Sharing research data by depositing it in connection with a published article or otherwise making data publicly available sometimes raises intellectual property questions in the minds of depositing researchers, their employers, their funders, and other researchers who seek to reuse research data. In this context or in the drafting of data management plans, common questions are (1) what are the legal rights in data; (2) who has these rights; and (3) how does one with these rights use them to share data in a way that permits or encourages productive downstream uses? Leaving to the side privacy and national security laws that regulate sharing certain types of data, this Perspective explains how to work through the general intellectual property and contractual issues for all research data.
URL : Sharing Research Data and Intellectual Property Law: A Primer
DOI : 10.1371/journal.pbio.1002235
Access to Knowledge in India: New Research on Intellectual Property, Innovation & Development :
« This is the third volume in our Access to Knowledge series. India is a $1 trillion economy which nevertheless struggles with a very high poverty rate and very low access to knowledge for almost seventy percent of its population which lives in rural areas.
This volume features four parts on current issues facing intellectual property, development policy (especially rural development policy) and associated innovation, from the Indian perspective. Each chapter is authored by scholars taking an interdisciplinary approach and affiliated to Indian or American universities and Indian think-tanks. Each examines a policy area that significantly impacts access to knowledge. These include information and communications technology for development; the Indian digital divide; networking rural areas; copyright and comparative business models in music; free and open source software; patent reform and access to medicines; the role of the Indian government in promoting access to knowledge internationally and domestically. »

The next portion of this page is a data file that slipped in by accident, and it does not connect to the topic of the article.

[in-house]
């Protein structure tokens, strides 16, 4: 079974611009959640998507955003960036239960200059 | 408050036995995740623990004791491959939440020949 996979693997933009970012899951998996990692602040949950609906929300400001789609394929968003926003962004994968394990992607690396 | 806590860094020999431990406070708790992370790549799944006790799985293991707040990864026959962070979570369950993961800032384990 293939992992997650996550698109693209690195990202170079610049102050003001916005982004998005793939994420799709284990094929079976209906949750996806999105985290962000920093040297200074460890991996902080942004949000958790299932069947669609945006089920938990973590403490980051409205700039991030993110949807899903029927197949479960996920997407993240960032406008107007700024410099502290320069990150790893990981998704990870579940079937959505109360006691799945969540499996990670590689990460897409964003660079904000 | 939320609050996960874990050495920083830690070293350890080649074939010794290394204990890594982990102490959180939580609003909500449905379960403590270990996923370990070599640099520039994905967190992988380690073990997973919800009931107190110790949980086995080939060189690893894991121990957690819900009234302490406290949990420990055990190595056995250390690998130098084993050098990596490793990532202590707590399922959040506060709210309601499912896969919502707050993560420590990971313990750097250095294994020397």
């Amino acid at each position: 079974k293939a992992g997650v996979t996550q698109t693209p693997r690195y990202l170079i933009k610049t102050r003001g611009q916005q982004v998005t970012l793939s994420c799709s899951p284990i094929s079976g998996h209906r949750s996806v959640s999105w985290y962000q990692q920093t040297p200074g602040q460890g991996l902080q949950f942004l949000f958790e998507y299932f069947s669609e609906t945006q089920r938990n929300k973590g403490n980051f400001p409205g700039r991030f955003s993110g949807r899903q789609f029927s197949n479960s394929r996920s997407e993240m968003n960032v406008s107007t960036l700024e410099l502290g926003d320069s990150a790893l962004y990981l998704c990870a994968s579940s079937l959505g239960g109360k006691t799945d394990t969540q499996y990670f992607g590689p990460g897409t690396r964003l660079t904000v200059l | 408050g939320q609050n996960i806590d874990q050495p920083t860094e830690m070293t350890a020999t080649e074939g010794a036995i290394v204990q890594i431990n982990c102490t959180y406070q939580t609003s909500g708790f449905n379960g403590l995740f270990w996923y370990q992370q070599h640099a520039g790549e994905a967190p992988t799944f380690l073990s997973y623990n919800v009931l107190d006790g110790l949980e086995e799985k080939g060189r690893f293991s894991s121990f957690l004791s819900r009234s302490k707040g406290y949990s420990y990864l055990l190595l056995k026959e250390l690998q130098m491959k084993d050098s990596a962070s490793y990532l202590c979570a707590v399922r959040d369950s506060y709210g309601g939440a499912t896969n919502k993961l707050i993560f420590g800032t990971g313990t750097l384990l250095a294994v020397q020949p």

URL : http://dx.doi.org/10.5040/9781849665568
13 août 2012
· 17 h 20 min
Making Intellectual Property Work for Global Health :
« Intellectual property rights (IPRs) are often conceived narrowly from the vantage point of offering incentives for private sector investment in research and development (R&D), but the legal regime of IPRs can also work to improve access to public goods for global health, particularly for those disadvantaged by destitution and disease. The WHO Global Strategy and Plan of Action on Public Health, Innovation and Intellectual Property (GSPOA), adopted by the World Health Assembly in 2008, calls for an “enhanced and sustainable basis for needs-driven, essential health research and development relevant to diseases that disproportionately affect developing countries.” How knowledge is generated, owned, and harnessed to support pro-poor development is at the heart of this effort. New approaches to tiering, pooling, and open-source collaboration have resulted from the struggle to deliver affordable treatments for AIDS and neglected diseases. In examining how intellectual property rights can most effectively and strategically support developing countries in implementing this ambitious and potentially catalytic agenda in enabling innovation for global health, this paper seeks to outline a coherent and strategic approach to address human development needs and to facilitate the harnessing of innovation and the sharing of knowledge for global health. »
URL : http://www.harvardilj.org/wp-content/uploads/2012/02/HILJ-Online_53_SoSachs.pdf
Privacy and Intellectual Property on the Web: A Model for LIIs Open Source Publications :
« We are proposing an Open Access model for Legal Information Institutes (LIIs) publications in three steps: Accredited Public Archival (APA), Comment-Open Publication (COP) and Peer-Reviewed Publication (PRP). This raises some ethical and legal issues on privacy and intellectual property which cannot be ignored. We would like to foster dialogue and discussion as the unique means to create an interactive framework among research communities, IILs and users. »
URL : http://www.hklii.hk/conference/paper/2B4.pdf